“However, each passenger’s case is treated on an individual basis regardless of what cabin class they have booked. We have been assisting many passengers with emergency/compassionate issues as first priority to help them get on a flight home to Australia as soon as possible. We continue to work closely with all our passengers to find alternative flights if they are unable to travel on their original intended flight. The airline also recently resumed flights to Adelaide, one of the five Australian cities now served, further supporting repatriation efforts.”
“Qatar Airways has been one of the few international airlines to never stop operating to and from Australia, helping carry over 180,000 Australians and international travellers home since the early stages of the pandemic, more than any other airline.”
To place this in context, Sydney University Professor of Transport and Supply Chain Management Rico Merkert told DMARGE last year Qatar Airways’ persistence with international flights could also be because it doesn’t have as many domestic routes to sustain it like, say, Qantas, or Virgin Australia.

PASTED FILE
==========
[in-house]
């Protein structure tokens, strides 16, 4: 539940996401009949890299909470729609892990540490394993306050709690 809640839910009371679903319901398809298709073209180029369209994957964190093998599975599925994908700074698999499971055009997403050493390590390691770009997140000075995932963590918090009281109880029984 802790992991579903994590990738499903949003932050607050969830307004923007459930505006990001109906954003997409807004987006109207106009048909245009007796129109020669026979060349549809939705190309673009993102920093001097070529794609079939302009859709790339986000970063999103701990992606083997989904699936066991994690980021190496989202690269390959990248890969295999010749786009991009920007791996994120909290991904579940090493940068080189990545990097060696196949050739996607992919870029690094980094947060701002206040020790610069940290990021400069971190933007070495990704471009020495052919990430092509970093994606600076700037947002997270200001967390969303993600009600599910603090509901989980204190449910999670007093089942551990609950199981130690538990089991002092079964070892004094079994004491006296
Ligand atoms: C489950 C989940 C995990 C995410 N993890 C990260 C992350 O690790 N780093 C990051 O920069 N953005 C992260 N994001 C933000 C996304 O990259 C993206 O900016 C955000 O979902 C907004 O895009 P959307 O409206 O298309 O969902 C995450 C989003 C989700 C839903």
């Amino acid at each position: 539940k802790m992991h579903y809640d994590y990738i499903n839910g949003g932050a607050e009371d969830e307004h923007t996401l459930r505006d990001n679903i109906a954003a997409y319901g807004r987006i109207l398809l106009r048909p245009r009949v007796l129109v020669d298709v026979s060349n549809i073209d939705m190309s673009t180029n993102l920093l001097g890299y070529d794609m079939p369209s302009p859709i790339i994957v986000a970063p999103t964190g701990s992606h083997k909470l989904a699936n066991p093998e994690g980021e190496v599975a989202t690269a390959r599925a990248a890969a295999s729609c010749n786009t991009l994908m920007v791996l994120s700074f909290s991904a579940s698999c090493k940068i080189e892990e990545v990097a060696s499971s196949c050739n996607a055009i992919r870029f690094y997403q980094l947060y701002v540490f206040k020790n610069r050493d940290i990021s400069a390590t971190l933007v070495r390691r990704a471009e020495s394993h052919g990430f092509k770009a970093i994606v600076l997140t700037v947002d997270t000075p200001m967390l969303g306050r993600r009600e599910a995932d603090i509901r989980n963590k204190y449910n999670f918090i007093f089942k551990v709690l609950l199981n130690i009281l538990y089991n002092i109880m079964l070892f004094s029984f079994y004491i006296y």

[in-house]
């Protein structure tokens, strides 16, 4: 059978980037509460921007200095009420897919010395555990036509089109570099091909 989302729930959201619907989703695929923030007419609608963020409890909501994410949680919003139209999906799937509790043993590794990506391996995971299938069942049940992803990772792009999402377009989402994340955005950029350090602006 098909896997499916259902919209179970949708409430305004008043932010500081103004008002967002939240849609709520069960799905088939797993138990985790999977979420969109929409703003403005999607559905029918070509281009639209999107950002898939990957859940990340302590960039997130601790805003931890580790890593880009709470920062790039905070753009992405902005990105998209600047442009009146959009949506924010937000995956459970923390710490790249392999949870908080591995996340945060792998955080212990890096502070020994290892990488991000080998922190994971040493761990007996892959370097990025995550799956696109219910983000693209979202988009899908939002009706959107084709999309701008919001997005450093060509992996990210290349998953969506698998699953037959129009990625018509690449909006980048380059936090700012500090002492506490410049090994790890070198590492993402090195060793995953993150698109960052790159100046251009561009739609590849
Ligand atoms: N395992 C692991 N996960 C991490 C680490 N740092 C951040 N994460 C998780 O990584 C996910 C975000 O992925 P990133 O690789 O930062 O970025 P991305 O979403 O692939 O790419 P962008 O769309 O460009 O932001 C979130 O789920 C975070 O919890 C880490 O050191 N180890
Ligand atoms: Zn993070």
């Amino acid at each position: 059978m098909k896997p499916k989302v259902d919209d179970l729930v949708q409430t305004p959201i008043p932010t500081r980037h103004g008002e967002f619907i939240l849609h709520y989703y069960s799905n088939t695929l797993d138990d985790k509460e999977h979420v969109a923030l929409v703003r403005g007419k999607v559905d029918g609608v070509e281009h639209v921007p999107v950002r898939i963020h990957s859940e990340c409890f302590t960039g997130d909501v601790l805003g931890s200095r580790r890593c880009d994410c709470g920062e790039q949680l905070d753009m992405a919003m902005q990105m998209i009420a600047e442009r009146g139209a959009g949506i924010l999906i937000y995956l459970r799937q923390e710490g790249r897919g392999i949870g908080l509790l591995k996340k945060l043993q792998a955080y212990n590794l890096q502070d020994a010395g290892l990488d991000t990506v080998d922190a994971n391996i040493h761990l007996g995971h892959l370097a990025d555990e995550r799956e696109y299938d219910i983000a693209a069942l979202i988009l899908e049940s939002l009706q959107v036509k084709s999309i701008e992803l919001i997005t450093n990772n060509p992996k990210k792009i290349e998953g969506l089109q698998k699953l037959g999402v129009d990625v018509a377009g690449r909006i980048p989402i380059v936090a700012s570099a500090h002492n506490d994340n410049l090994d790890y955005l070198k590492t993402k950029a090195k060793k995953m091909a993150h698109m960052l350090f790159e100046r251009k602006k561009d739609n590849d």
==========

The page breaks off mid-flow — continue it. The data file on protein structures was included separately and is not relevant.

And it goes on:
Qatar Airways also came into this year’s aviation crisis one of the richest airlines in the world. And – as their decision to declare themselves the “world’s largest carrier” in June 2020 suggests – taking the punt to keep operating in this time may prove a smart marketing call in the long run (they weren’t even in the top 7 in 2018).
Merkert confirmed to DMARGE exclusively: “Yes, [continuing to operate flights has been] great for brand building and grabbing market share. It is harder to gain customers than to lose them in this business (once loyalty schemes and a decent product come into play).”
“They also understand the importance of aviation to their economy (as a hub with some pretty new and expensive infrastructure sitting there and lots of competition from the UAE and other places).”